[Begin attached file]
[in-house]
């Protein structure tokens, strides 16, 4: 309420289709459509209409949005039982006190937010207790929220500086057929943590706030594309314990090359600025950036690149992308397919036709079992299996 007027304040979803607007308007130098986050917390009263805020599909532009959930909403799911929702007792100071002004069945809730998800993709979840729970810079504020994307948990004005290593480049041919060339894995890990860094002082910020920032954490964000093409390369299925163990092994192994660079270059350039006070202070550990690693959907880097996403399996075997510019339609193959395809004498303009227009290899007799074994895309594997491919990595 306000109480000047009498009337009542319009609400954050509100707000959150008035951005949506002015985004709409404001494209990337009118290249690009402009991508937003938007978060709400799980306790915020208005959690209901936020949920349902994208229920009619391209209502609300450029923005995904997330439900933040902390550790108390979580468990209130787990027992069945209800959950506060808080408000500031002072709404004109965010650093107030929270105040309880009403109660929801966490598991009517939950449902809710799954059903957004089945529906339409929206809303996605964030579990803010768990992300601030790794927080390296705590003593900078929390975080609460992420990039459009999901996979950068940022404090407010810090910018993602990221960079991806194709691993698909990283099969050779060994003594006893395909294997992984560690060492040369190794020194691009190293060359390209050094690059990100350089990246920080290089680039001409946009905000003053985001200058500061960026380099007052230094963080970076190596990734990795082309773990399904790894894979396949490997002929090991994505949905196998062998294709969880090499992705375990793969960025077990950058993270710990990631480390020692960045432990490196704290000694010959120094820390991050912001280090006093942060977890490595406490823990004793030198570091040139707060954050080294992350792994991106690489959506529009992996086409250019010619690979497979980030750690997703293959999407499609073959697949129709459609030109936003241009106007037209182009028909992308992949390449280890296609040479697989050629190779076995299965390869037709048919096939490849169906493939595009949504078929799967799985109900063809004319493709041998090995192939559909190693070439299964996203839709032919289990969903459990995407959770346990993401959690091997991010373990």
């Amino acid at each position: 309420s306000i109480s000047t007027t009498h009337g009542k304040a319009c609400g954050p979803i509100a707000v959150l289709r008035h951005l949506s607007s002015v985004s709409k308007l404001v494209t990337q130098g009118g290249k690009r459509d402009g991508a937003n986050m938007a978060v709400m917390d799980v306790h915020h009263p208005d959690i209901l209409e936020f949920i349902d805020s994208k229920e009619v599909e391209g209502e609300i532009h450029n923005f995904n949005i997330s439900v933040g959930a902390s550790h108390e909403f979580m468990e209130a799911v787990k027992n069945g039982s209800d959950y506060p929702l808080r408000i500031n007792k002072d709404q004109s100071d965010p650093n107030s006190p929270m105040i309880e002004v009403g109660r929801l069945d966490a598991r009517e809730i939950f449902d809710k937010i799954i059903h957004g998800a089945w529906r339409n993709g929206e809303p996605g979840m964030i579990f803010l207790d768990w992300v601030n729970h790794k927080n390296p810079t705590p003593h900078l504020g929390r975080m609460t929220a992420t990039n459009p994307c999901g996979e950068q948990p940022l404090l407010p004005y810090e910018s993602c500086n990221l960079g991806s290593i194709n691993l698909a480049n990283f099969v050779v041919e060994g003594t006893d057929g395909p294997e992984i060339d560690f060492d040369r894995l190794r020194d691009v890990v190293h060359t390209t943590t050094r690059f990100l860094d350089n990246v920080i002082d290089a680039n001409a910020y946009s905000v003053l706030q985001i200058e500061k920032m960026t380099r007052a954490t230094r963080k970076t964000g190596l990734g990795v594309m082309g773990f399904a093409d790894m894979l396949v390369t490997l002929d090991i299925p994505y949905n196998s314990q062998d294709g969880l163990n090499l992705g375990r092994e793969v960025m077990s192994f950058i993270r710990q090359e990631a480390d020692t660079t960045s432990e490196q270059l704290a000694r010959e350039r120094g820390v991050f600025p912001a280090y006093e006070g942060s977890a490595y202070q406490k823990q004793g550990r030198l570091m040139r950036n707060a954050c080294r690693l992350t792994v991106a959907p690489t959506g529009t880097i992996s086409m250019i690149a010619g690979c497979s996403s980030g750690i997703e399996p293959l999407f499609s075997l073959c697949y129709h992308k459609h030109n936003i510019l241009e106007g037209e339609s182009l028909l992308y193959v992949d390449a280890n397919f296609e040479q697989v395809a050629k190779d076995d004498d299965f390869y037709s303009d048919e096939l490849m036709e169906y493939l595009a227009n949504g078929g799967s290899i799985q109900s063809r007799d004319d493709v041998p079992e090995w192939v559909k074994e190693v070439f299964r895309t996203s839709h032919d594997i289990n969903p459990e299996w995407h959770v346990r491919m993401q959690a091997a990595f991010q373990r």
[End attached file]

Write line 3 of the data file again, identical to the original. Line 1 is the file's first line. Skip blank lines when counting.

């Amino acid at each position: 309420s306000i109480s000047t007027t009498h009337g009542k304040a319009c609400g954050p979803i509100a707000v959150l289709r008035h951005l949506s607007s002015v985004s709409k308007l404001v494209t990337q130098g009118g290249k690009r459509d402009g991508a937003n986050m938007a978060v709400m917390d799980v306790h915020h009263p208005d959690i209901l209409e936020f949920i349902d805020s994208k229920e009619v599909e391209g209502e609300i532009h450029n923005f995904n949005i997330s439900v933040g959930a902390s550790h108390e909403f979580m468990e209130a799911v787990k027992n069945g039982s209800d959950y506060p929702l808080r408000i500031n007792k002072d709404q004109s100071d965010p650093n107030s006190p929270m105040i309880e002004v009403g109660r929801l069945d966490a598991r009517e809730i939950f449902d809710k937010i799954i059903h957004g998800a089945w529906r339409n993709g929206e809303p996605g979840m964030i579990f803010l207790d768990w992300v601030n729970h790794k927080n390296p810079t705590p003593h900078l504020g929390r975080m609460t929220a992420t990039n459009p994307c999901g996979e950068q948990p940022l404090l407010p004005y810090e910018s993602c500086n990221l960079g991806s290593i194709n691993l698909a480049n990283f099969v050779v041919e060994g003594t006893d057929g395909p294997e992984i060339d560690f060492d040369r894995l190794r020194d691009v890990v190293h060359t390209t943590t050094r690059f990100l860094d350089n990246v920080i002082d290089a680039n001409a910020y946009s905000v003053l706030q985001i200058e500061k920032m960026t380099r007052a954490t230094r963080k970076t964000g190596l990734g990795v594309m082309g773990f399904a093409d790894m894979l396949v390369t490997l002929d090991i299925p994505y949905n196998s314990q062998d294709g969880l163990n090499l992705g375990r092994e793969v960025m077990s192994f950058i993270r710990q090359e990631a480390d020692t660079t960045s432990e490196q270059l704290a000694r010959e350039r120094g820390v991050f600025p912001a280090y006093e006070g942060s977890a490595y202070q406490k823990q004793g550990r030198l570091m040139r950036n707060a954050c080294r690693l992350t792994v991106a959907p690489t959506g529009t880097i992996s086409m250019i690149a010619g690979c497979s996403s980030g750690i997703e399996p293959l999407f499609s075997l073959c697949y129709h992308k459609h030109n936003i510019l241009e106007g037209e339609s182009l028909l992308y193959v992949d390449a280890n397919f296609e040479q697989v395809a050629k190779d076995d004498d299965f390869y037709s303009d048919e096939l490849m036709e169906y493939l595009a227009n949504g078929g799967s290899i799985q109900s063809r007799d004319d493709v041998p079992e090995w192939v559909k074994e190693v070439f299964r895309t996203s839709h032919d594997i289990n969903p459990e299996w995407h959770v346990r491919m993401q959690a091997a990595f991010q373990r």